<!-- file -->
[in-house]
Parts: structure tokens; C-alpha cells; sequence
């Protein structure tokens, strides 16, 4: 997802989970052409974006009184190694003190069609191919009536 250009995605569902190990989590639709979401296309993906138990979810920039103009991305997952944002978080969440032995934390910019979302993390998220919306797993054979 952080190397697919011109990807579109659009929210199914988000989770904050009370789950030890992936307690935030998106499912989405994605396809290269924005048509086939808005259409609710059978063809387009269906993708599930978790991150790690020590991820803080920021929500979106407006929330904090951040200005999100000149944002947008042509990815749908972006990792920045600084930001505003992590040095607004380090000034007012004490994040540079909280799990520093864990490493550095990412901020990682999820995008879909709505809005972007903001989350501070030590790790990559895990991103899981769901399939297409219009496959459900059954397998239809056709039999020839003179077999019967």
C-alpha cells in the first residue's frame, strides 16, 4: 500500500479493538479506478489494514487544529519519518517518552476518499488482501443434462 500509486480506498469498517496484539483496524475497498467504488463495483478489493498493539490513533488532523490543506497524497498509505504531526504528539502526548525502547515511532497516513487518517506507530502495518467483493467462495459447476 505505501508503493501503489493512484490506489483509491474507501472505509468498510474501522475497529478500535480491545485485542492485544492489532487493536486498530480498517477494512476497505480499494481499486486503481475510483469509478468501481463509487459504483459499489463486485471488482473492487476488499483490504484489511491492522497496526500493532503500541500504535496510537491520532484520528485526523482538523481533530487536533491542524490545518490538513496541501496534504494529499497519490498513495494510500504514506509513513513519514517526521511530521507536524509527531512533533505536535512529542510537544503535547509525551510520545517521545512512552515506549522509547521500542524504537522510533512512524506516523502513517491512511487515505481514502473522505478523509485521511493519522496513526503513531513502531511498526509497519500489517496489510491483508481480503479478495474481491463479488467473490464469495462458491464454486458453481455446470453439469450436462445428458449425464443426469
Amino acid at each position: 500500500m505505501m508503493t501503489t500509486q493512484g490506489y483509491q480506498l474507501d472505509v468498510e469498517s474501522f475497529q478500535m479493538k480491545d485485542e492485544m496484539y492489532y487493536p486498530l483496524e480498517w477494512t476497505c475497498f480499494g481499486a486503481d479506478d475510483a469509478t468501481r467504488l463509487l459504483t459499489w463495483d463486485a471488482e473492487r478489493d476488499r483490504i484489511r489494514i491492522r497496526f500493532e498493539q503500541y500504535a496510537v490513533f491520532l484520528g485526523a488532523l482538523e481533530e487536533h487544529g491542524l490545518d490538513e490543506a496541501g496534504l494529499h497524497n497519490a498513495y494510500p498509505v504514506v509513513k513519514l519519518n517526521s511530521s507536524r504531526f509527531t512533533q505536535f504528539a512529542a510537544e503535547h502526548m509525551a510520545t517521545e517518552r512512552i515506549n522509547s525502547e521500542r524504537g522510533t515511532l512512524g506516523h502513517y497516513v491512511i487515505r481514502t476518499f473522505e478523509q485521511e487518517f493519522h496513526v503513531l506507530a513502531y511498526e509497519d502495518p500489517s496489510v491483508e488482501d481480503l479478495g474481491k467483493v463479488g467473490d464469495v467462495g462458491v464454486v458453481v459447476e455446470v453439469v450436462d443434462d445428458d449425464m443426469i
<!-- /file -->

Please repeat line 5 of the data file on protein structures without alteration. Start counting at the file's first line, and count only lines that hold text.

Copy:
Amino acid at each position: 500500500m505505501m508503493t501503489t500509486q493512484g490506489y483509491q480506498l474507501d472505509v468498510e469498517s474501522f475497529q478500535m479493538k480491545d485485542e492485544m496484539y492489532y487493536p486498530l483496524e480498517w477494512t476497505c475497498f480499494g481499486a486503481d479506478d475510483a469509478t468501481r467504488l463509487l459504483t459499489w463495483d463486485a471488482e473492487r478489493d476488499r483490504i484489511r489494514i491492522r497496526f500493532e498493539q503500541y500504535a496510537v490513533f491520532l484520528g485526523a488532523l482538523e481533530e487536533h487544529g491542524l490545518d490538513e490543506a496541501g496534504l494529499h497524497n497519490a498513495y494510500p498509505v504514506v509513513k513519514l519519518n517526521s511530521s507536524r504531526f509527531t512533533q505536535f504528539a512529542a510537544e503535547h502526548m509525551a510520545t517521545e517518552r512512552i515506549n522509547s525502547e521500542r524504537g522510533t515511532l512512524g506516523h502513517y497516513v491512511i487515505r481514502t476518499f473522505e478523509q485521511e487518517f493519522h496513526v503513531l506507530a513502531y511498526e509497519d502495518p500489517s496489510v491483508e488482501d481480503l479478495g474481491k467483493v463479488g467473490d464469495v467462495g462458491v464454486v458453481v459447476e455446470v453439469v450436462d443434462d445428458d449425464m443426469i